Starting from the headstock, the Cordoba GK Pro departs from traditional Flamenco guitar construction courtesy of its plush gold-plated tuning machines, which are geared types as opposed to the awkward wooden pegs insisted on by some die-hard purists. These geared tuners feel very sensitive and consequently tuning the Cordoba is a piece of cake. Given a choice between these outstanding tuning machines and pegs, I don’t think that the majority of guitarists would opt for the latter!

The slim mahogany neck also presents a sublimely low playing action, suggesting that the GK Pro will be an ideal instrument for Jazz/crossover guitarists who want to switch to a nylon strung guitar without having to grapple with the less forgiving nature of a full blown classical model.

One area that many guitarists will appreciate is the Spanish-foot neck heel, which takes the form of a small scoop or cutaway that allows the user to gain more purchase whilst playing up on the upper reaches of the fingerboard. Combined with the cutaway, this nimble neck heel graces the GK Pro with a sleek and very versatile feel that opens up a gateway to exploiting the guitar’s entire range.

One slight area of compromise regarding the guitar’s low action is that the upper register sounds a little thin, lacking some of the resonance of a traditional classical model but generally speaking the GK Pro still has the tonal gravitas to make a very convincing sounding classical guitar. Employed as a crossover instrument, the GK Pro sounds more in its element and delivers a fluent articulacy with just the right amount of warmth.

Playing single note lines with a flat pick tends to emphasise the Cordoba's natural brightness and impressive punch, both things that the guitarist can use to his advantage with no fear that this guitar will struggle to cut through a mix, especially when amplified.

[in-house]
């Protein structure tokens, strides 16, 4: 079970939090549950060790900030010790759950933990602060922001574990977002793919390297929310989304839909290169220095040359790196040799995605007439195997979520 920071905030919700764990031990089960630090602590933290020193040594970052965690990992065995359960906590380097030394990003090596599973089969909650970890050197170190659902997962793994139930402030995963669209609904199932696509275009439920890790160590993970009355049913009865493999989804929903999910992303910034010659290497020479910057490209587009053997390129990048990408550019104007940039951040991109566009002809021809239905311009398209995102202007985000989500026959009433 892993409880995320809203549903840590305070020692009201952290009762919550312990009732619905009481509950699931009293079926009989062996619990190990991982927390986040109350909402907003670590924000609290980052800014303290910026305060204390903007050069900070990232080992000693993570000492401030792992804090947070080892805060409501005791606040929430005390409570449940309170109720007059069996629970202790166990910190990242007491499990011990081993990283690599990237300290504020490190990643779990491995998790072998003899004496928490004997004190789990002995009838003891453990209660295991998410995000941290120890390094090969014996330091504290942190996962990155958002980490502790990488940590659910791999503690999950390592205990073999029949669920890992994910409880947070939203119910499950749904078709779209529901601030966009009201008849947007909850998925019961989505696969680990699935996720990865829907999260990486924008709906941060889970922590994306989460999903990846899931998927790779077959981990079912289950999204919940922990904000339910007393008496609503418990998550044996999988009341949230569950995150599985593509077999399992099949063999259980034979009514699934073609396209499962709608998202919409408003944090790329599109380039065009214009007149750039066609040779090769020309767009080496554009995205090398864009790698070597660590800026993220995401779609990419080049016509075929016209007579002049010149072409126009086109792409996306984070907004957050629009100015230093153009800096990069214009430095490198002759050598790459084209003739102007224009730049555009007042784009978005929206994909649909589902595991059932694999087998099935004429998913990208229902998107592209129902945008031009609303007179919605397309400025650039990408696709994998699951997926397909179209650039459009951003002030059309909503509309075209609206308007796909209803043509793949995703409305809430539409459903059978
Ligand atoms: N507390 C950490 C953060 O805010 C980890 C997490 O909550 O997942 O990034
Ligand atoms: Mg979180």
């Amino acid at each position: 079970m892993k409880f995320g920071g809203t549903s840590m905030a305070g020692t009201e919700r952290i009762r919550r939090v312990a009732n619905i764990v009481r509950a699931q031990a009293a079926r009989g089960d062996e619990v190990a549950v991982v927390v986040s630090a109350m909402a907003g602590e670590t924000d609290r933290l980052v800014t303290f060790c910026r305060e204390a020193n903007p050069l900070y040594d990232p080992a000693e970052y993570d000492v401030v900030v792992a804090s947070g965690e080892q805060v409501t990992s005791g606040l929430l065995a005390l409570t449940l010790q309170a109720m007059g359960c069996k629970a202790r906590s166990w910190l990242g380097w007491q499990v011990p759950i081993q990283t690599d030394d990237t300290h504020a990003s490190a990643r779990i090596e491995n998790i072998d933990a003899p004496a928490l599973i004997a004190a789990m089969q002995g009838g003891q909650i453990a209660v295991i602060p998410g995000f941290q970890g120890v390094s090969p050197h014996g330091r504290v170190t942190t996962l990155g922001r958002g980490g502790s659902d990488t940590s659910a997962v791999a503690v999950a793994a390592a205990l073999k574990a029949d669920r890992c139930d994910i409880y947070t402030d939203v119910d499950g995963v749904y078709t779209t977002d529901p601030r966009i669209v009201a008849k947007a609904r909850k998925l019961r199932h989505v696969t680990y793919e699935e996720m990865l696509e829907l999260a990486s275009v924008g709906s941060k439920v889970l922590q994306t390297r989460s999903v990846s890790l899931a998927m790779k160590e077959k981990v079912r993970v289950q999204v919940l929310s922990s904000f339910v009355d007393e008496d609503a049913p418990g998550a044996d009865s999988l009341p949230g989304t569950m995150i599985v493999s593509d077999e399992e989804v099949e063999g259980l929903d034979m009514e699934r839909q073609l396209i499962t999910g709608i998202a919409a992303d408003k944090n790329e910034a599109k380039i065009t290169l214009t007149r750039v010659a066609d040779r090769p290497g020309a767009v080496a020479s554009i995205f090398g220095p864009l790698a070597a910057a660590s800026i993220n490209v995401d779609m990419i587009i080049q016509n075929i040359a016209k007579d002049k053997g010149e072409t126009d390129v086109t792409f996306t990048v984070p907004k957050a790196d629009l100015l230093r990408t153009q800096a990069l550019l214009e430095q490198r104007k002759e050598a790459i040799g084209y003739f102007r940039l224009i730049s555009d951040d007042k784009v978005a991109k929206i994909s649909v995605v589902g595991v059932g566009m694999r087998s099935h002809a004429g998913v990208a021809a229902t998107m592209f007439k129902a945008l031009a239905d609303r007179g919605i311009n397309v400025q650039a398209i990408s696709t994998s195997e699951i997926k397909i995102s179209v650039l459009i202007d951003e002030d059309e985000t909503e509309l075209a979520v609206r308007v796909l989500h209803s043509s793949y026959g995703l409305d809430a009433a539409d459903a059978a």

Plugged in, the GK Pro’s amplified tones can be tweaked courtesy of the onboard Fishman Premix Pro Blend pickup system, which is a hybrid of a bridge-mounted Piezo pickup and an internal microphone (very much the Quiet Room's preferred way of amplifying acoustics - Ed). The blend is adjusted via a slider on the control panel that allows the user to mix the warmer sound of the internal mic with the brighter Piezo pickup to restore some of the guitar’s natural acoustic tone.

The Pro Blend control panel is a bit cramped and some of the controls functions are not easy to read but this system still offers a comprehensive array of useful controls including a flexible three-band EQ and a phase inverter that can come in very handy as an emergency anti-feedback countermeasure.

The Cordoba GK Pro is a fabulous guitar - there's just no escaping that. It is a bit of a hybrid in that it isn’t quite a classical guitar, nor a staunchly traditional Flamenco instrument but neither of these factors counts against it. We can see it appealing to guitarists looking for a good nylon strung guitar that will give them the versatility to play contemporary repertoire or just a good ol' Rock or Jazz guitarist who wants to experiment and expand his style with the sort of guitar it would be so easy to fall in love with. It's well priced for such a well made instrument using high quality tonewoods and for the right buyer would represent a great buy. If it seems a bit too much for your budget, check out the less expensive versions. But do check them out. These Cordobas are, as they say, something else.

Ig23 Cover
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Issue #51

Wolf Hoffmann